The British pound dropped to a one-month low against the U.S. dollar on Tuesday as UK business activity data came in below expectations.

S&P Global's UK composite purchasing managers' index (PMI), which spans both the services and manufacturing sectors, showed services activity growth slowed more than expected this month, while manufacturing companies' business shrank more than forecast.

The pound dropped to as low as 1.2385 against the dollar following the data, the lowest since April 21.

Against the euro it was last down 0.2% at 87.08 pence.

The UK currency largely shrugged off the International Monetary Fund saying on Tuesday that it no longer expects Britain's economy will fall into a recession this year, upgrading forecasts that it published last month.

However, the IMF also warned that the outlook remains subdued.

"Even though on the surface, the news from the IMF is good, that I would have argued was already in the price," said Jane Foley, head of FX strategy at Rabobank.

The pound has been a top performer this year as Britain has managed to dodge a winter recession despite having the highest inflation level in Western Europe in March.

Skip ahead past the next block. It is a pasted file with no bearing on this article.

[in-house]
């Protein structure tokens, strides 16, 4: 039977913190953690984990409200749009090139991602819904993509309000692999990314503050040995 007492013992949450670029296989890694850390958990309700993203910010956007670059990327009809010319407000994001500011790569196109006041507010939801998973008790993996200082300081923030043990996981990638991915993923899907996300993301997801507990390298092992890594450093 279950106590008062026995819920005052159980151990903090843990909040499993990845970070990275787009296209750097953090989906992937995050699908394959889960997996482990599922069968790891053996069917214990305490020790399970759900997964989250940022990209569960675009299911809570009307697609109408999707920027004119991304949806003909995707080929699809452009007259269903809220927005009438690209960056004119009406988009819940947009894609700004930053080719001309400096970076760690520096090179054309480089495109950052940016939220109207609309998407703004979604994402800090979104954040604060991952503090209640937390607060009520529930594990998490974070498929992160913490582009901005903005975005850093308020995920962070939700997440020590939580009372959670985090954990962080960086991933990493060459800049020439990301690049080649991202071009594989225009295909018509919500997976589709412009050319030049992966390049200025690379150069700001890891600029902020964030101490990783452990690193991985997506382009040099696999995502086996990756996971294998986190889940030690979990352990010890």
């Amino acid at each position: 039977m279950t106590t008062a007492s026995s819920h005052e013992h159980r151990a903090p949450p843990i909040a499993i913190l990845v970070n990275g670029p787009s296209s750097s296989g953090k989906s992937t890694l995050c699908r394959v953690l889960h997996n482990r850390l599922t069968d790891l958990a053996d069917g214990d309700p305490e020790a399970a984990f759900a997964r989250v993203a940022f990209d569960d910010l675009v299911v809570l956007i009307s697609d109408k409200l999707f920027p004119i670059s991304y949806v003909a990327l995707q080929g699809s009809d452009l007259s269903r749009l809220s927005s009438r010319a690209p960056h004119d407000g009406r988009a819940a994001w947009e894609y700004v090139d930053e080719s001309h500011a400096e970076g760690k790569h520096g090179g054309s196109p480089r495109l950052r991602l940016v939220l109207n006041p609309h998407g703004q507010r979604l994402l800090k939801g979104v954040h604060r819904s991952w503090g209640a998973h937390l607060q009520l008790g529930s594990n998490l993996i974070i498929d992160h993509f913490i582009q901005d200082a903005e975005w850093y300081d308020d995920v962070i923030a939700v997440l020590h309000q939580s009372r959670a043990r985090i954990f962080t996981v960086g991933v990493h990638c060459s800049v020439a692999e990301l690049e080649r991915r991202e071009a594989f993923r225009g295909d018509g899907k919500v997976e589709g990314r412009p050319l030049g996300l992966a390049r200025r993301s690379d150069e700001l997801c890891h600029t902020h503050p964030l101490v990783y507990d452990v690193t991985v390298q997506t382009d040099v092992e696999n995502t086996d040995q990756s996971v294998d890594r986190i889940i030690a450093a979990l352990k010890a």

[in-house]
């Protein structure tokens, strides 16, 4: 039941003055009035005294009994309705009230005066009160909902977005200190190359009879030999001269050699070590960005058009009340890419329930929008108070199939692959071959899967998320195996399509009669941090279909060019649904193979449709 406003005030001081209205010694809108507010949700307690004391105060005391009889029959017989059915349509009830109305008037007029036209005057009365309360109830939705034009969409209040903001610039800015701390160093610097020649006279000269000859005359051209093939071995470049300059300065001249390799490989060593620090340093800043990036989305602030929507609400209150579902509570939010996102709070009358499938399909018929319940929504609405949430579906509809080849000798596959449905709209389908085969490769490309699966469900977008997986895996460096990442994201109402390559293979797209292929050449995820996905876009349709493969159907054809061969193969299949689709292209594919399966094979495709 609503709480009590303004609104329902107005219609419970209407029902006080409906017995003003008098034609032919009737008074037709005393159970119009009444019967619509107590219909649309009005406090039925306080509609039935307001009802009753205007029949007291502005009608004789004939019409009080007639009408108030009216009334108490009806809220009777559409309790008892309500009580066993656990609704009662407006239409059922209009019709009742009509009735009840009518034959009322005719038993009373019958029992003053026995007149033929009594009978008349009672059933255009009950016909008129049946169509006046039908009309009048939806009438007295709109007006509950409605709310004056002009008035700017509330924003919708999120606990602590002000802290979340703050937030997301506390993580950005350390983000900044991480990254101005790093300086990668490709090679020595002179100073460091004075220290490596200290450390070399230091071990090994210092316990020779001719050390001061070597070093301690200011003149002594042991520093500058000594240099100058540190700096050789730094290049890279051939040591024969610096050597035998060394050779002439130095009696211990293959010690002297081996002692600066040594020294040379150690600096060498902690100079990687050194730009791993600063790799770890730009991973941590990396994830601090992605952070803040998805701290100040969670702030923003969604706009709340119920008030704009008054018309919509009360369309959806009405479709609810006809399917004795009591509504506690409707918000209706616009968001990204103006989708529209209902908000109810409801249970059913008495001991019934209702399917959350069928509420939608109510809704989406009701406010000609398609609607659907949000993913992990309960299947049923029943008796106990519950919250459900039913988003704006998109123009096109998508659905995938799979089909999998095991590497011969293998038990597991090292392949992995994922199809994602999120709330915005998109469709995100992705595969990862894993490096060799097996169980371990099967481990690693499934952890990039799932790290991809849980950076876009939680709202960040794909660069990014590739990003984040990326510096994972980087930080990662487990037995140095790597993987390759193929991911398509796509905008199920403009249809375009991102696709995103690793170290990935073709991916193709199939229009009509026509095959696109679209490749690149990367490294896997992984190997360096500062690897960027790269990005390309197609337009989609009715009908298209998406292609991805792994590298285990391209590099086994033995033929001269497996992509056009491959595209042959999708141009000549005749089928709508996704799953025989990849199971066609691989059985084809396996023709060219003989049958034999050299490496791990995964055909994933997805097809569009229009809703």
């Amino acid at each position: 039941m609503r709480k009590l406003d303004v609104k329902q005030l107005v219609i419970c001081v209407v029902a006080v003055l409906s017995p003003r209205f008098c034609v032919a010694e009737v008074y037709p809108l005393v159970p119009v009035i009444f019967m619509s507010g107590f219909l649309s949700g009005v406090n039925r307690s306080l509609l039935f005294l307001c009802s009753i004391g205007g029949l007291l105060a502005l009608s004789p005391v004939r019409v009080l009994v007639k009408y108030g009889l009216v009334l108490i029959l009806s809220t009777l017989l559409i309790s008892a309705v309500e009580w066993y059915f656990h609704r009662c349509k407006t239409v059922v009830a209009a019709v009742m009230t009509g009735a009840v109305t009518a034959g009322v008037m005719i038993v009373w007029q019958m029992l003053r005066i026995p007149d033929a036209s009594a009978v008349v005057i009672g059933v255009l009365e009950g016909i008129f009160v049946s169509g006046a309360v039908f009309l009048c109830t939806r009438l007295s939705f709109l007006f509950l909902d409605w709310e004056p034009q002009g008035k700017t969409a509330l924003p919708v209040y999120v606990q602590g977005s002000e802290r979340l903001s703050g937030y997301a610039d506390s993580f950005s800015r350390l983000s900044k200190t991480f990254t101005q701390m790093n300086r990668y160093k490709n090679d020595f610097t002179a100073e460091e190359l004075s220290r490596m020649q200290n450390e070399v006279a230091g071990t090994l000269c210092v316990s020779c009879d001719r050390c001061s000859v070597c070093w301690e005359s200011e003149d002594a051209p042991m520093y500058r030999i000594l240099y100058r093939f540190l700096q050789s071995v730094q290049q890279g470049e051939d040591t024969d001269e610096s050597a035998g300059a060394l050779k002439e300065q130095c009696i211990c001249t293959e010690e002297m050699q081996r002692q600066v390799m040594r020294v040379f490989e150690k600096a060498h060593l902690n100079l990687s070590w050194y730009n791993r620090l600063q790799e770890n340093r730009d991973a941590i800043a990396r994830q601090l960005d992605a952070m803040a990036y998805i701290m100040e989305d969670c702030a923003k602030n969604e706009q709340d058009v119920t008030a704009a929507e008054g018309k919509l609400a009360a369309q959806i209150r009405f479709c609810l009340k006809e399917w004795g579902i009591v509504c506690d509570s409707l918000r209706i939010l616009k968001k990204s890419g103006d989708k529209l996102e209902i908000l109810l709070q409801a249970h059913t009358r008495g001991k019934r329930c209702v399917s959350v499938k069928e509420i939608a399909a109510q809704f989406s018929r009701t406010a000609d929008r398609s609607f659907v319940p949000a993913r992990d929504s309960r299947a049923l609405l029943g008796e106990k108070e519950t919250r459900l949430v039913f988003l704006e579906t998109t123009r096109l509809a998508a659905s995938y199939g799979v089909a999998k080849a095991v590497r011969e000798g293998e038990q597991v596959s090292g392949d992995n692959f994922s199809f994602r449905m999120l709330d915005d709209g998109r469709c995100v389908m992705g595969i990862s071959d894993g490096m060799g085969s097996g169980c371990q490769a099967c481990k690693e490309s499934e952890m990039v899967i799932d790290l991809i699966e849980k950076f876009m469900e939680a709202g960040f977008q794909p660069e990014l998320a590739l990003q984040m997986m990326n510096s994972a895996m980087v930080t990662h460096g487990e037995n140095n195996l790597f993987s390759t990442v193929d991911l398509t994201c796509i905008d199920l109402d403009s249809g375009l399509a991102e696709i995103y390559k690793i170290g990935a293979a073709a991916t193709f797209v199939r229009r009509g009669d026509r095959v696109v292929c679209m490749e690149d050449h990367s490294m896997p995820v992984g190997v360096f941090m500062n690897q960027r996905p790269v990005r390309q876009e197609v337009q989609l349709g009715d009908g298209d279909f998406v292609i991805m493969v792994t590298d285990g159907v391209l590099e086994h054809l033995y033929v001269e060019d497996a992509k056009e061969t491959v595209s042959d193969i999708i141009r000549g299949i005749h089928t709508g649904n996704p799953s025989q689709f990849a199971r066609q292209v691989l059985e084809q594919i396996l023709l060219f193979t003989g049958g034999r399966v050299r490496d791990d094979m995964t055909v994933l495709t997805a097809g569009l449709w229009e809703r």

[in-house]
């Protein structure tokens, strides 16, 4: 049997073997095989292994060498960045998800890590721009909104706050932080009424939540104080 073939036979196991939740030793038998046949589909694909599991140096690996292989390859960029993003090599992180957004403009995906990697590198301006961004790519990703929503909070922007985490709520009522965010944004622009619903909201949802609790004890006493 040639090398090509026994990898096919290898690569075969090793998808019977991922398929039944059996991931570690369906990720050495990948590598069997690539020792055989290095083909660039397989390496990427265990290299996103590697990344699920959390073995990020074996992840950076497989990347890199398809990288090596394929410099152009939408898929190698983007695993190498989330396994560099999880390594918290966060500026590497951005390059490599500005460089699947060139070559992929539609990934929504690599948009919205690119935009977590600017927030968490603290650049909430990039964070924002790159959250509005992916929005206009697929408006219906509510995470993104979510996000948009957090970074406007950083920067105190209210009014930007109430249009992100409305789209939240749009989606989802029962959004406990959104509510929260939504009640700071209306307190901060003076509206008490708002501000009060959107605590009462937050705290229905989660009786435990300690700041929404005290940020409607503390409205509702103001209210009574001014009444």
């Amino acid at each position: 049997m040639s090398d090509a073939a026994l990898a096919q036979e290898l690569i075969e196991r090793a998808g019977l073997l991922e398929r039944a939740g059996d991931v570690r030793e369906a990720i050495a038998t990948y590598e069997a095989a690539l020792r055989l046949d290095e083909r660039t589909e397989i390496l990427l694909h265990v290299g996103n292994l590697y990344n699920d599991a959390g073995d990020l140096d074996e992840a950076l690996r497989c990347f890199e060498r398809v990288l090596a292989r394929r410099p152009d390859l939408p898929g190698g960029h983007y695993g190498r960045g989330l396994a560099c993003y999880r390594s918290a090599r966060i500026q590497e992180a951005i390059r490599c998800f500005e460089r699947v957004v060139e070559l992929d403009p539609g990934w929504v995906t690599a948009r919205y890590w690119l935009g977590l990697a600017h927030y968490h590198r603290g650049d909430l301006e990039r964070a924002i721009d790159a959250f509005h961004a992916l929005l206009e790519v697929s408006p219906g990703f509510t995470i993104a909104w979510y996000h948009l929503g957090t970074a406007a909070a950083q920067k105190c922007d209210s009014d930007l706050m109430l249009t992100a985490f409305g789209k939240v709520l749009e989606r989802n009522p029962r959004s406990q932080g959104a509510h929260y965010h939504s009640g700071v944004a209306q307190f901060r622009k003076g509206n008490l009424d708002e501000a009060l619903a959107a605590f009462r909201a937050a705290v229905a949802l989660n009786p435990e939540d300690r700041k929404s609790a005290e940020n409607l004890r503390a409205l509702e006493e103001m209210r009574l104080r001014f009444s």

"Positioning on sterling has made it more vulnerable to bad news," Foley said.

"The market has probably gone overboard in terms of buying a bit of sterling back and now it's faced with the reality that yes, data has improved relative to what we thought it was going to be last year, but it's certainly not good."

The pound fell as the U.S. dollar was up 0.1% against a basket of currencies on Tuesday, as investors bet U.S. interest rates would remain higher for longer and ongoing debt ceiling negotiations kept investors on edge.

Investors were also watching testimony by Bank of England Governor Andrew Bailey and other policymakers to the Treasury Select Committee on the bank's decision to raise interest rates this month.

The big focus for investors will be inflation data on Wednesday, which is expected to show UK inflation declined to 8.2% in April from 10.1% in March.


(Reporting by Yoruk Bahceli; Editing by Susan Fenton)